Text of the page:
- The Washington Times - Thursday, April 14, 2005

“When people are out on a Friday night they want to hear that kick drum, they want to hear that energy,” says Lianna, who brings her twangy folk-rock band of the same name to Bistro Europa in Alexandria tomorrow.

The former Tarheel and part-time lawyer, who uses only her first name in performance, credits her faith for her success so far: “Blessed” is a frequent word as she describes her path from the area around Raleigh, N.C., to the District.

“We went to the Cherry Blossom Festival literally three years ago and I saw the stage set up, a solo acoustic songwriter performing, a beautiful sunny day, and it just hit me I have to move here,” she says.

A week after she moved here that July, she got a job teaching music in D.C. public schools. Then she went online and searched on “open-mic nights,” and found one at Jammin’ Java in Vienna.

As for why she picked Washington over Nashville and Los Angeles, she alludes to the Washington Area Music Association and its Wammie awards: “The word of WAMA and the Wammies travels quite a bit,” she says, including to Raleigh, N.C. Supportive environments, musical and otherwise, are clearly key for her.

Her husband is in North Carolina, but he’s also throughout the new album “From Here,” Lianna’s first as a real band. (Washington is also there in the form of cherry-blossom and Metro photos.) Those averse to lovey-dovey lyrics should focus instead on Arch Alcantara’s gurgling, chiming guitar work on “Everyday” and Seth Brown’s jazzy brush drumming on the title track.

The album’s tone is relentlessly hopeful, an optimism made even more overt by the emotional vocal support she gets from Mr. Alcantara on songs such as “Better Days,” a track tailor-made for lighter-waving. ” is really this overall umbrella to my life,” she says. “And yet I have never felt led to write overtly Christian songs. But I think in all of my songs what comes out is hope.”

Lianna can belt it out (“A Little Longer”), but she is strongest on her awesomely pretty self-backing vocals, which give an ethereal folk quality to an otherwise upbeat “Misunderstood.” Her usual voice evokes comparisons to Sheryl Crow.

“I don’t mind” the comparisons, she admits, although she says, “I was a little disappointed to see her live and it was all about the sex, drugs, and rock ‘n’ roll persona.”

Speaking of live: “At Europa, we have a good time,” she drawls. “We get people up and dancing. It’s just a great crowd.” She prefers live gigging to recording because an album “lives forever, and you don’t have anybody’s energy there but your own.”

One song that probably works well live is the honky-tonk weeper “What About Me,” which starts off doubting but (of course) ends optimistically: “Now I’m watching the sunset/And I’m filled with such peace/It disappears in the Potomac/And this is where I should be.”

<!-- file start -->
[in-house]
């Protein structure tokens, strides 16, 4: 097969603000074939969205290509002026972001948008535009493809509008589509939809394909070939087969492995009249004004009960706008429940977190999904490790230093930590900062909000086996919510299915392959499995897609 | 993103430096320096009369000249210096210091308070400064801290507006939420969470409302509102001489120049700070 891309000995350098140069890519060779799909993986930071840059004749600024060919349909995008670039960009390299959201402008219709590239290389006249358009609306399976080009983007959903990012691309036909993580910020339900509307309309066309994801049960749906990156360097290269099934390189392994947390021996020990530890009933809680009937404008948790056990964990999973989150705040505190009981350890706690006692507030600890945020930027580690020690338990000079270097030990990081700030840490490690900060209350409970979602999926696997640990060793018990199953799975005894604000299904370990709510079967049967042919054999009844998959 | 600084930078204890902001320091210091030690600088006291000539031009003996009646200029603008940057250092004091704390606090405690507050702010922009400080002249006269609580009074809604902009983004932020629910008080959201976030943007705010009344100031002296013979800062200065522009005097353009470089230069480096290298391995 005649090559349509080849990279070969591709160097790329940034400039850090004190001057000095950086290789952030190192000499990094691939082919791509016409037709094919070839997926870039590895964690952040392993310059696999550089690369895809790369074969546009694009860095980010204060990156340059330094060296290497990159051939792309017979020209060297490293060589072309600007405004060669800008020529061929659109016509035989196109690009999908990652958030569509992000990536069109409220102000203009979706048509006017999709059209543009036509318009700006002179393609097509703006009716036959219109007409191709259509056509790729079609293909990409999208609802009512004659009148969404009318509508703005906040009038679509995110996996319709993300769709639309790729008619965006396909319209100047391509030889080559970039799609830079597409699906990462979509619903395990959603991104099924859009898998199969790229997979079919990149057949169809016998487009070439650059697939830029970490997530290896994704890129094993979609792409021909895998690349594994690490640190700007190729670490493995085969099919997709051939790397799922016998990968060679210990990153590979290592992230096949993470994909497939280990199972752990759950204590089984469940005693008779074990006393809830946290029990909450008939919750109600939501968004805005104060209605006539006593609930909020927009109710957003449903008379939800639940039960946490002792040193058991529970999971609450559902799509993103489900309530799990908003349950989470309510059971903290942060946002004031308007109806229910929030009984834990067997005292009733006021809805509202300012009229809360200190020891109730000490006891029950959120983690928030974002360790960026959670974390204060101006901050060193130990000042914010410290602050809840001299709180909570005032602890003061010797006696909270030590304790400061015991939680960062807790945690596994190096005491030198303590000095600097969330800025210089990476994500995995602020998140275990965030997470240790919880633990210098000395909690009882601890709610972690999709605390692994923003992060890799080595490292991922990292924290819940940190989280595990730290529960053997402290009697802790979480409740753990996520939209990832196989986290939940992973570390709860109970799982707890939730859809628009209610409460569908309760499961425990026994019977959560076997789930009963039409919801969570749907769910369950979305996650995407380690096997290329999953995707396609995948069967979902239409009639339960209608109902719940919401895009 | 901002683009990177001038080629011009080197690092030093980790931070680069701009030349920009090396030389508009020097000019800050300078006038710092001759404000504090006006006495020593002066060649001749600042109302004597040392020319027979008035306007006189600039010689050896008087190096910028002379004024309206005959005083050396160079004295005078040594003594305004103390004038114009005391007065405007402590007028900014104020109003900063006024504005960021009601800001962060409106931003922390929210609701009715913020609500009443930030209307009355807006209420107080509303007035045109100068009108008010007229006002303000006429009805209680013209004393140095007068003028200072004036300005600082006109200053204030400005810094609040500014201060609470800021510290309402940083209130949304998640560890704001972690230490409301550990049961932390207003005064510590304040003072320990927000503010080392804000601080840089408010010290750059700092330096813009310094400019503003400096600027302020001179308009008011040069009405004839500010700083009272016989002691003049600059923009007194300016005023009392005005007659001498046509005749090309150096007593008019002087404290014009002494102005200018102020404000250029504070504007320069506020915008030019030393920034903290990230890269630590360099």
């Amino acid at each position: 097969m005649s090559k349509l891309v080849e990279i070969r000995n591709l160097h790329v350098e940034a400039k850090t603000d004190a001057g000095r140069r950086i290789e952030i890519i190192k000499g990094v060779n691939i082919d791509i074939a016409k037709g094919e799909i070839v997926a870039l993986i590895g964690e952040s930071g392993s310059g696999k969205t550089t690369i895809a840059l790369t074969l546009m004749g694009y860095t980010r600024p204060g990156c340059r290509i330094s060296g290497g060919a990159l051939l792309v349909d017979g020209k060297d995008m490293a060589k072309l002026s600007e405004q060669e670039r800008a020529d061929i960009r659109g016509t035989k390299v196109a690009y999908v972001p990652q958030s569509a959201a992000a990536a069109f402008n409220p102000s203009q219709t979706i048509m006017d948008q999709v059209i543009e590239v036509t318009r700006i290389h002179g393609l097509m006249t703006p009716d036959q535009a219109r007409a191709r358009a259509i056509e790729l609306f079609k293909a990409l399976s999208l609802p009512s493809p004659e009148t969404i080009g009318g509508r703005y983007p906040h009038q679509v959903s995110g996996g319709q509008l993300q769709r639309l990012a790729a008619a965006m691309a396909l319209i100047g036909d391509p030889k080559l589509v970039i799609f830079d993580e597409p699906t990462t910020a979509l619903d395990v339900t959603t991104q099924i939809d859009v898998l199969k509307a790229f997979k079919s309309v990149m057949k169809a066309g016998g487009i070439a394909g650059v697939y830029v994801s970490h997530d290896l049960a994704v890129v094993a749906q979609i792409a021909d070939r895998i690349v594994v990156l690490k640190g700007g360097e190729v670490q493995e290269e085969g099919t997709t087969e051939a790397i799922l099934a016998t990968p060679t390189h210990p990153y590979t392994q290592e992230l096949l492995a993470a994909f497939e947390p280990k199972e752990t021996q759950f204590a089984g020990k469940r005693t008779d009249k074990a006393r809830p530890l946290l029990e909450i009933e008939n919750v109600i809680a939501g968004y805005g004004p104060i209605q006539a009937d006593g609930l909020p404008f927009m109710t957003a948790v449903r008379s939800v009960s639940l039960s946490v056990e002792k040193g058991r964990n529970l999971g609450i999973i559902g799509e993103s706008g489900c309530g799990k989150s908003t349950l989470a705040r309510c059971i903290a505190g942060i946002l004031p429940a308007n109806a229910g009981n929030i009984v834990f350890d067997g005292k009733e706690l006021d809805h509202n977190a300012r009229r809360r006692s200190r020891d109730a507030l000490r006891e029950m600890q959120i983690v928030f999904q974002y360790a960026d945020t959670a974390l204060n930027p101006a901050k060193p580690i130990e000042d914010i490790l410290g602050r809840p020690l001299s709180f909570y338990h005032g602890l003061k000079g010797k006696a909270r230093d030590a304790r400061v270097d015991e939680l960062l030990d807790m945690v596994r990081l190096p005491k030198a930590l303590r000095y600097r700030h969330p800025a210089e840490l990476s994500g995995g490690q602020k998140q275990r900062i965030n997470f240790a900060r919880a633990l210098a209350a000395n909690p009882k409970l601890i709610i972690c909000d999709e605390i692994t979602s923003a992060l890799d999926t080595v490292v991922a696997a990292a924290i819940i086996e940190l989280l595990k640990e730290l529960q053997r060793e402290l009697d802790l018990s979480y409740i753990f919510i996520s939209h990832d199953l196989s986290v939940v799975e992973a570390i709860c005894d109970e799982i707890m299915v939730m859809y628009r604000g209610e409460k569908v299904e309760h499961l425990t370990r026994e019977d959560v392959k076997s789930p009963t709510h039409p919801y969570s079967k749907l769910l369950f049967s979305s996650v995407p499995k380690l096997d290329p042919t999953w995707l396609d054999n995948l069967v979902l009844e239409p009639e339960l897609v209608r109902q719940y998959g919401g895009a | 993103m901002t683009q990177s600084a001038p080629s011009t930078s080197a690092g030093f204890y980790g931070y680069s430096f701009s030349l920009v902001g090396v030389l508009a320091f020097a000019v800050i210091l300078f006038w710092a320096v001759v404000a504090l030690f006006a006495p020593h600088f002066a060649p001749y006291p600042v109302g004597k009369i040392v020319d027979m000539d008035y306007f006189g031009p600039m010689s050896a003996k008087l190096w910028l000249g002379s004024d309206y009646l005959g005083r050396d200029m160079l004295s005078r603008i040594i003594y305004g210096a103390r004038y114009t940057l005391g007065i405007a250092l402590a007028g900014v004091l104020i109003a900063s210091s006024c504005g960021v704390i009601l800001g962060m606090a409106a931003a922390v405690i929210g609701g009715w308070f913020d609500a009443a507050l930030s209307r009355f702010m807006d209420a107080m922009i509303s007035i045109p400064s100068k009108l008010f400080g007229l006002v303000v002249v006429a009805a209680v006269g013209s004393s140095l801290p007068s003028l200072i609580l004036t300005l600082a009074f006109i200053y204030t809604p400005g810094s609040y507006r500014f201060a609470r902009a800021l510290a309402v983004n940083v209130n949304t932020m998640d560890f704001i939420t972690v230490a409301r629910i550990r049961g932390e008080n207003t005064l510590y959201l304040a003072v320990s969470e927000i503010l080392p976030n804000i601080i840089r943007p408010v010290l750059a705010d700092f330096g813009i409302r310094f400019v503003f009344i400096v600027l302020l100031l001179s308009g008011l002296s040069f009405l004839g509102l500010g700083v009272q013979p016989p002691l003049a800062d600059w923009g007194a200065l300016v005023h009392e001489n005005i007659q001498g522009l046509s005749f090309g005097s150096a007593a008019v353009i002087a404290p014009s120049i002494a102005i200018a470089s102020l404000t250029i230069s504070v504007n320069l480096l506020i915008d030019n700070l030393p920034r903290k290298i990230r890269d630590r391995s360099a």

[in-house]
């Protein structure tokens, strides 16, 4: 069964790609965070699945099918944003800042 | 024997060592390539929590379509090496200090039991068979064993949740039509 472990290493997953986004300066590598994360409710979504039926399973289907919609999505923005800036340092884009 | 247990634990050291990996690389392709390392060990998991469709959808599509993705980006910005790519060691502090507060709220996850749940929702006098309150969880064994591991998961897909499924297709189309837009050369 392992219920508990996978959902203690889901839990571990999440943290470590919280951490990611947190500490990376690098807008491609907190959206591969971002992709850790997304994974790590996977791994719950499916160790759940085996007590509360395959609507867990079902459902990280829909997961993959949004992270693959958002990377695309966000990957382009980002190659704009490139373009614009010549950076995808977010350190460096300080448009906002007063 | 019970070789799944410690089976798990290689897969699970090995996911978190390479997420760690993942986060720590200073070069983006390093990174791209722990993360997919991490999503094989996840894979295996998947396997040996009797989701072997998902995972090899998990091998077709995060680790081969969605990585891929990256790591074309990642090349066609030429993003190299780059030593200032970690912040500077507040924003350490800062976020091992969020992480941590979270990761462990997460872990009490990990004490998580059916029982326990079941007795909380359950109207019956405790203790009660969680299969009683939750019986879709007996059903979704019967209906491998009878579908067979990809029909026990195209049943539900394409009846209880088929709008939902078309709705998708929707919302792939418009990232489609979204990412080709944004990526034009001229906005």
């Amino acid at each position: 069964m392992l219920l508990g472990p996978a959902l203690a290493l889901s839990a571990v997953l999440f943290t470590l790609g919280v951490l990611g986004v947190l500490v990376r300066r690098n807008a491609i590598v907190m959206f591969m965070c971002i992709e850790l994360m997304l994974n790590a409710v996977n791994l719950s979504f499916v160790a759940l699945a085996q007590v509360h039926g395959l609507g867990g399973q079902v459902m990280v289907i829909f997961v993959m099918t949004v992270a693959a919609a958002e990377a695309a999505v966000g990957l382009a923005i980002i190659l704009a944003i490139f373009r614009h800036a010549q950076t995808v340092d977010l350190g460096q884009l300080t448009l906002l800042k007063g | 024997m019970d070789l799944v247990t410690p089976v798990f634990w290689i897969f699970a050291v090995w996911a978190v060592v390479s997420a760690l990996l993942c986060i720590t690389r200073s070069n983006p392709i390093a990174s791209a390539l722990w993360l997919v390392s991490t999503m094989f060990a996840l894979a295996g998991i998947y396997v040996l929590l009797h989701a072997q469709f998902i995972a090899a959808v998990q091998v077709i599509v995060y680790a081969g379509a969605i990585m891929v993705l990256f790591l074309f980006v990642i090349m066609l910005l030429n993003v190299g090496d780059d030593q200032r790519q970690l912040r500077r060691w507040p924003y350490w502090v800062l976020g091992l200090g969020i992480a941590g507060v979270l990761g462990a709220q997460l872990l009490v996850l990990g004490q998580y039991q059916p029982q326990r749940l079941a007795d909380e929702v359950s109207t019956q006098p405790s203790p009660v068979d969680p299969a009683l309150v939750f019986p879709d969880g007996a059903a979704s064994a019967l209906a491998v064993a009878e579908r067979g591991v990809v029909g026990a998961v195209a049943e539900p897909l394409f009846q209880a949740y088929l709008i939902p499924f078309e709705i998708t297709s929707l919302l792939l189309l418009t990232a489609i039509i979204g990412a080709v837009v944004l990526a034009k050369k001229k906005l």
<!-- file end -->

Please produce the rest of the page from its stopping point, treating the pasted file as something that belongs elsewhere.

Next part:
It’s common for a family to invite you into their living room, but it’s not common for the family to be a band and the living room to be Jammin’ Java, which is where Cecilia the band (aka former locals the Veltz family) returns for a special “living room show” Saturday.

“There’s a mystery snack, gift bags, and we’re gonna give everybody a toast/drink, and it’s a really fun evening,” says singer-guitarist-daughter Laura Veltz from home in New York. “We’ve done three of them in New York; everyone’s gone home happy.”

The independent jam-pop band has long distinguished itself via a mix of Laura’s growly delivery and sister Allison’s classically sweet voice. Laura says she expects that they’ll soon finally have a big-time distribution deal for their first studio-quality album, “This,” but in the meantime, they’re focusing on live shows. They just finished touring with Lisa Loeb, playing nearby at Wolf Trap.

The parents’ 30th wedding anniversary is Tuesday, so expect drummer and dad Ken to sing his funny Mars-Venus ode “You Like Her” to singer-mom Jeannie as the daughters softly coo in the background. The stage will allow a full electric show on one end, and on the other a “living room/rehearsal space type of thing” where the audience can interact in ways beyond (though probably including) yelling for the old Lynyrd Skynyrd standby “Free Bird.”

Cecilia’s live shows tend to be fairly random affairs anyway, as the family members inevitably start goofing on one another and going off on tangents, musical and otherwise. “Cecilia in general is very living-roomy,” Laura says. “The band has always portrayed a lighthearted approach to music.”

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